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Is this a valid way to calculate statistically probable value?

  1. Jun 3, 2006 #1
    Good day,

    Assume an event with a normally distributed numerical outcome. Call the outcome x. Assume that any outcome less than a particular value (called a) has a value of zero and any outcome greater than a has a value of x-a. Call the probability curve of the normal distribution f(x) and x-a = g(x). I am calculating the statistically probable value of any event as

    Integral from a to infinity of [f(x) times g(x)] dx

    Is this valid?

    I hope that I explained this sufficiently. Thank you for your help.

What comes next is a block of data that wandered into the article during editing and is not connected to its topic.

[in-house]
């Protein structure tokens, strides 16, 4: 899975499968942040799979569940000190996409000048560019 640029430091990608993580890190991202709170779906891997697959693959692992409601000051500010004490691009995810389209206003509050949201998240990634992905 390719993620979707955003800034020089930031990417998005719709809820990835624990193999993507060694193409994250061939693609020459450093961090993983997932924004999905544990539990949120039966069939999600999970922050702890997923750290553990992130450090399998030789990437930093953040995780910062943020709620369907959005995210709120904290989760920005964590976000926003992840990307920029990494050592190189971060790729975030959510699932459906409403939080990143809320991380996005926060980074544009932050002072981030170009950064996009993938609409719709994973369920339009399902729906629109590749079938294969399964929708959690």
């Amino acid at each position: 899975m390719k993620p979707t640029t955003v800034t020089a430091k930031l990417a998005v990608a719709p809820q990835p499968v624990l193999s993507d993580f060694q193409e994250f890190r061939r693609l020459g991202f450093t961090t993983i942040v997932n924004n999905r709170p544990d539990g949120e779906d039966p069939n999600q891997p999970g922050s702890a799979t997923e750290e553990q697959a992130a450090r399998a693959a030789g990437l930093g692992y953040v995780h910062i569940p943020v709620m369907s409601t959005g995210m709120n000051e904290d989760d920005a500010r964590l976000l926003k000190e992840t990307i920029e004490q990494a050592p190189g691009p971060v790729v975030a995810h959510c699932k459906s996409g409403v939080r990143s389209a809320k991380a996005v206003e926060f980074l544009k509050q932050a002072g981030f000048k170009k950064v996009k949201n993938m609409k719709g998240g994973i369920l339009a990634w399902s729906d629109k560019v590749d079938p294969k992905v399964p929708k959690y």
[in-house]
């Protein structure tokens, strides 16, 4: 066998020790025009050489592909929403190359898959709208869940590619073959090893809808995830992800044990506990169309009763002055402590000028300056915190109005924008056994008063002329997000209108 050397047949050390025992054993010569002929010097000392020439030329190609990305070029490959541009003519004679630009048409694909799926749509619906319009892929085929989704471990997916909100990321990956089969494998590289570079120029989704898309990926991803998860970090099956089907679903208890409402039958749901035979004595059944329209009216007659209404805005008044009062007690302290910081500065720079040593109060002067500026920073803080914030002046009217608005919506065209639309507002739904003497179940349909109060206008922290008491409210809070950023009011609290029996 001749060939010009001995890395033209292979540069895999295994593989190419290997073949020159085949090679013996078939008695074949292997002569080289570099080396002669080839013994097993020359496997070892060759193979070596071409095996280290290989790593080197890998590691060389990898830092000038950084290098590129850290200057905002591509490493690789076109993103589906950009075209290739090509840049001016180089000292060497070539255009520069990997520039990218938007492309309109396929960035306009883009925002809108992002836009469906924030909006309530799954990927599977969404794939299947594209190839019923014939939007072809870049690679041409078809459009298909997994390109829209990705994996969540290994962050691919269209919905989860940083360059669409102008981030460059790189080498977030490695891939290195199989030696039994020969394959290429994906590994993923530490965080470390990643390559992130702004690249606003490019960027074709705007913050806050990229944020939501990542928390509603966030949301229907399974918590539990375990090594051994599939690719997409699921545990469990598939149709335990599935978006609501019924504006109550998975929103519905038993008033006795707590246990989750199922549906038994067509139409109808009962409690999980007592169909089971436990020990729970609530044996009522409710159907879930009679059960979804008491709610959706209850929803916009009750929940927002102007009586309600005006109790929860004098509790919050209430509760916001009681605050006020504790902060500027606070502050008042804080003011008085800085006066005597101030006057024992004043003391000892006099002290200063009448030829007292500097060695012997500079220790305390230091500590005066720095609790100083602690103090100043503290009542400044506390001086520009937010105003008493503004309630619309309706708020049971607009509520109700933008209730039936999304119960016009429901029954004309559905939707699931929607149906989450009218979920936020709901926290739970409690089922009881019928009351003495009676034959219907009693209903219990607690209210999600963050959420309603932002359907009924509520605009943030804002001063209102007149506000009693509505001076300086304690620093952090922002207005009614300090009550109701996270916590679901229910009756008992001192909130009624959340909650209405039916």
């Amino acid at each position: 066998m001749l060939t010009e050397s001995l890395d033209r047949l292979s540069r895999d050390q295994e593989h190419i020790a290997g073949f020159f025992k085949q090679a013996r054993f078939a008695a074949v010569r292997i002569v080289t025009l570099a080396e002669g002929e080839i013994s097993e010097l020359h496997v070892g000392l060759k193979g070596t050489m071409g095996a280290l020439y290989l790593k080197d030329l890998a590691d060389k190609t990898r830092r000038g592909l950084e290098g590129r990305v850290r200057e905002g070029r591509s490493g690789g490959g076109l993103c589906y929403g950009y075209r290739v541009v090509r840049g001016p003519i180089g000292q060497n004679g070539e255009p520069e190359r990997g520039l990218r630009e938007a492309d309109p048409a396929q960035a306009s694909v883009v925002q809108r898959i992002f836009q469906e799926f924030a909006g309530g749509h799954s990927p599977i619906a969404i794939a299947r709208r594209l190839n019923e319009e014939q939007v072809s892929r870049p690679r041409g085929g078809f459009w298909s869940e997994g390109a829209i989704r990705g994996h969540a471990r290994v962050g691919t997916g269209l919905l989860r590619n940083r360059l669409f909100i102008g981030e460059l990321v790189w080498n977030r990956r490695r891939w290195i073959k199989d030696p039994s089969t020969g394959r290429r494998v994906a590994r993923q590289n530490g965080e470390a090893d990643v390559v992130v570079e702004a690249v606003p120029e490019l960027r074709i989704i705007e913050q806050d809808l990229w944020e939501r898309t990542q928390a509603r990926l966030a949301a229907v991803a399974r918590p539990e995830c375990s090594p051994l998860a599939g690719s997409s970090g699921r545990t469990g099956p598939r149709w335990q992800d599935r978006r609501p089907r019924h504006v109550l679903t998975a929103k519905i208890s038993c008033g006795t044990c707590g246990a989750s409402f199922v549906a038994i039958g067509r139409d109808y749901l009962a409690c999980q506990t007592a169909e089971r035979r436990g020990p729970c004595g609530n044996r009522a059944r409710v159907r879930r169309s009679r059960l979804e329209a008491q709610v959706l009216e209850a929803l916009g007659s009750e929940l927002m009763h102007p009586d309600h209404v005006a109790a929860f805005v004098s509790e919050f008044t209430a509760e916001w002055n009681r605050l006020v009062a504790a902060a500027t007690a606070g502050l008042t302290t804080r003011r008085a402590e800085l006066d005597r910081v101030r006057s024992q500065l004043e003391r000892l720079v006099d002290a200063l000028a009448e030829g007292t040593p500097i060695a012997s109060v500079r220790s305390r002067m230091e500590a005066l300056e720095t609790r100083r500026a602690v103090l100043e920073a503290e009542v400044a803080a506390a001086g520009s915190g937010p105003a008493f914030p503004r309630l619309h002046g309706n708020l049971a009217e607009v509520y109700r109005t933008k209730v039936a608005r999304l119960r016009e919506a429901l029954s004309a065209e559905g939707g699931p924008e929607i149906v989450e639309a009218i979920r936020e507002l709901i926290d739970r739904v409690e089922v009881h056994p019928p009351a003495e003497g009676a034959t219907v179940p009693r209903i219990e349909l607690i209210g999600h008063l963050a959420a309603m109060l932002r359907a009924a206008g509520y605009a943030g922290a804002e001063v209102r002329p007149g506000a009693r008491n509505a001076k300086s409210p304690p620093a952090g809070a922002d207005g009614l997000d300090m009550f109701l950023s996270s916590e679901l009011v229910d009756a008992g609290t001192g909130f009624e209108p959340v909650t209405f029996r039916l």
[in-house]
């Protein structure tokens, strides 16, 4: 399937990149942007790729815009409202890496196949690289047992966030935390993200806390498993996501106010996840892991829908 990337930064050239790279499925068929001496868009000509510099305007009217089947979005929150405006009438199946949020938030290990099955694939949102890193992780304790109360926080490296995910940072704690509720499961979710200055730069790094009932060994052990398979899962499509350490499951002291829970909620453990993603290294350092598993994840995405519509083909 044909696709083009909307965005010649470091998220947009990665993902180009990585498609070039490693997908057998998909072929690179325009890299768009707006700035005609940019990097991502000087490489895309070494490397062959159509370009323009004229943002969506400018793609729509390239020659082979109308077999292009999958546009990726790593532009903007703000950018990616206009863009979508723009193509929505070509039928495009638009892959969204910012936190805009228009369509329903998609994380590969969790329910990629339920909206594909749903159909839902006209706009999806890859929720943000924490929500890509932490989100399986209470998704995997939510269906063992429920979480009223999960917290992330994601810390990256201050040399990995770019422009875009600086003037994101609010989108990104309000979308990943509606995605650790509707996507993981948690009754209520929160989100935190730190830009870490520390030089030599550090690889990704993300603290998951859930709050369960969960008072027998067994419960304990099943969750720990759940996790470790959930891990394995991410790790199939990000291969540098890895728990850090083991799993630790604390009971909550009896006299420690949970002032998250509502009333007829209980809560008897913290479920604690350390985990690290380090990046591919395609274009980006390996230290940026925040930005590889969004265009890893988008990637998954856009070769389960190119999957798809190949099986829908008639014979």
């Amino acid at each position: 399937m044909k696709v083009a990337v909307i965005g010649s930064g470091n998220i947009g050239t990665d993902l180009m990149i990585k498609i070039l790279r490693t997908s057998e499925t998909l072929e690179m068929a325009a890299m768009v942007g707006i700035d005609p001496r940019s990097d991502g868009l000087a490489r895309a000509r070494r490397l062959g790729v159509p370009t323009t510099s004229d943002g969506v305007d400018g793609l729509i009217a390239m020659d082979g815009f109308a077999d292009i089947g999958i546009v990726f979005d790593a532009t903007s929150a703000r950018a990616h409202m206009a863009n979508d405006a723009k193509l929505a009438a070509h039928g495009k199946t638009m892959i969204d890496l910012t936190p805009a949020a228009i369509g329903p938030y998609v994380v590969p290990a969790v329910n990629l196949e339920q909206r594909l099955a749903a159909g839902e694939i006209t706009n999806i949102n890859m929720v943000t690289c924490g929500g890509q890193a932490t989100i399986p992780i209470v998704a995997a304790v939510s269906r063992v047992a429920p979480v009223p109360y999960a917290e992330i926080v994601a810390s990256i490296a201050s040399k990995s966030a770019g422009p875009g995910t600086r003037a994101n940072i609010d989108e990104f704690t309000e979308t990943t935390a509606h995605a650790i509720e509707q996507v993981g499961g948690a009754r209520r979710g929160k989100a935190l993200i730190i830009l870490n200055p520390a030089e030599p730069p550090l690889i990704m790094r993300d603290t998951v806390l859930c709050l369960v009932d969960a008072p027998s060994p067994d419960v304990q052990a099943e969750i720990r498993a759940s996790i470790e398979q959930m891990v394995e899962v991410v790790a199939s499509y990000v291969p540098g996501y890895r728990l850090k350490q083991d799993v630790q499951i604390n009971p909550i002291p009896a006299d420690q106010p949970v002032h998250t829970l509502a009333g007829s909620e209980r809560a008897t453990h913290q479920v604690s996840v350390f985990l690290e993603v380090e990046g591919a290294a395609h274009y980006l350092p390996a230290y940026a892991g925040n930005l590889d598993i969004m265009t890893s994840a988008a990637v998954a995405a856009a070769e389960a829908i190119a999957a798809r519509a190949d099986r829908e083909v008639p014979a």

2. jcsd
  3. Jun 3, 2006 #2


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    Science Advisor

    Could be clearer! I think that by "statistically probable value" you mean "expected value" (otherwise, I don't know what you mean by "statistically probable"). If so, yes, the "expected value" of any function g, of a random variable x with probability density function f, is given by
    [tex]\int_{-\infty}^\infty f(x)g(x)dx[/tex]
    If g(x)= 0 for x< a then that is
    [tex]\int_a^\infty f(x)g(x)dx[/tex]
  4. Jun 3, 2006 #3
    Thanks for your reply. Your presumption is correct, I think. Since I am ignorant of the teminology of statistics, the following is not an argument but an explanation of why I used those words. I didn't use "expected probability" because I don't expect the value of the event's outcome to be the result of the integral, but the value is calculated based on statistical probabilities.

    Thanks again!
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